The Complexity of Indigenous Epistemologies

Rundstrom (1995) GIS, Indigenous Peoples, and Epistemological Diversity

Despite Rundstrom’s argument that the “technoscience” of GIS is at odds with indigenous epistemologies, parallel concepts do emerge. Rundstrom’s account of the Tewa people’s “circles of interdependency” as a means of storing and preserving knowledge seems remarkably similar to the direction geographic information systems and data storage are heading. Spatial data infrastructures and cloud storage do not store all information in one machine, rather, information is distributed and called upon when needed. Additionally, Rundstrom conveniently fails to mention any ‘inscriptive’ indigenous mapping techniques that represent topographical and topological relationships like GIS. During the first GEOG 596 seminar this year we were introduced to several indigenous cartographic representations such as the Inuit bone carving representing the fjords of an arctic coastline and Polynesian stick charts that depict navigational routes. Rundstrom does however illustrate how maps have authoritative power and are therefore an exploitable resource.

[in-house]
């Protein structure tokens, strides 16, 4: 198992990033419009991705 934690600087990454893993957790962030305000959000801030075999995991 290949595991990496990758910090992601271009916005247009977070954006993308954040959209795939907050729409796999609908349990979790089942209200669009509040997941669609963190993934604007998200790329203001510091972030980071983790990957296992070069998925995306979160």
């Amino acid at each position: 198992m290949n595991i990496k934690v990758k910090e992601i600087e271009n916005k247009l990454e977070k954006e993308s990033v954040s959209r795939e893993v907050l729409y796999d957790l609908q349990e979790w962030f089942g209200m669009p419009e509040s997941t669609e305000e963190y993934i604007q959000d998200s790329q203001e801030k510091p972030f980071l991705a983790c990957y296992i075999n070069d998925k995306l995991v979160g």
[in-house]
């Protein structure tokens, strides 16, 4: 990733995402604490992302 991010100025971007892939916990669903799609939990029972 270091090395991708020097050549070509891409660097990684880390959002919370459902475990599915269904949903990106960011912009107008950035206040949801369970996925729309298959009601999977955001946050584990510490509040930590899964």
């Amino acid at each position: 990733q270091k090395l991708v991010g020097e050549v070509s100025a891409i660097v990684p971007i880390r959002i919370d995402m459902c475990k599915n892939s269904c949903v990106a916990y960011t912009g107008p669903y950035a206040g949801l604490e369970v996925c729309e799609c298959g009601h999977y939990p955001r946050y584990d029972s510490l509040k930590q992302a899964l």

To me the most intriguing aspect of this article is Rundstrom’s assertion that GIS does not capture relatedness but reconstructs it.  Further, he acknowledges that reassembly of phenomena from fragments is subject to current culture-specific understanding of the world. This is something to keep in mind as GIS users: the decisions we make are products of our time. Ironically, this notion may also provide some insight as to explain Rundstrom’s treatment of indigenous societies in this article. Throughout this article he refers to the indigenous conceptions of the world as if they are isolated and singular e.g. the “Tewa’s pueblo world” and “their world” in reference to the Inuit. Rundstrom simultaneously expresses the GIS serves a singular view of the world while reducing indigenous epistemologies into an ideal form. Treating entire cultures as if they are homogenous seems to discredit his own argument. This paradox reinforces the fact that cultural complexity is a difficult issue to discuss.


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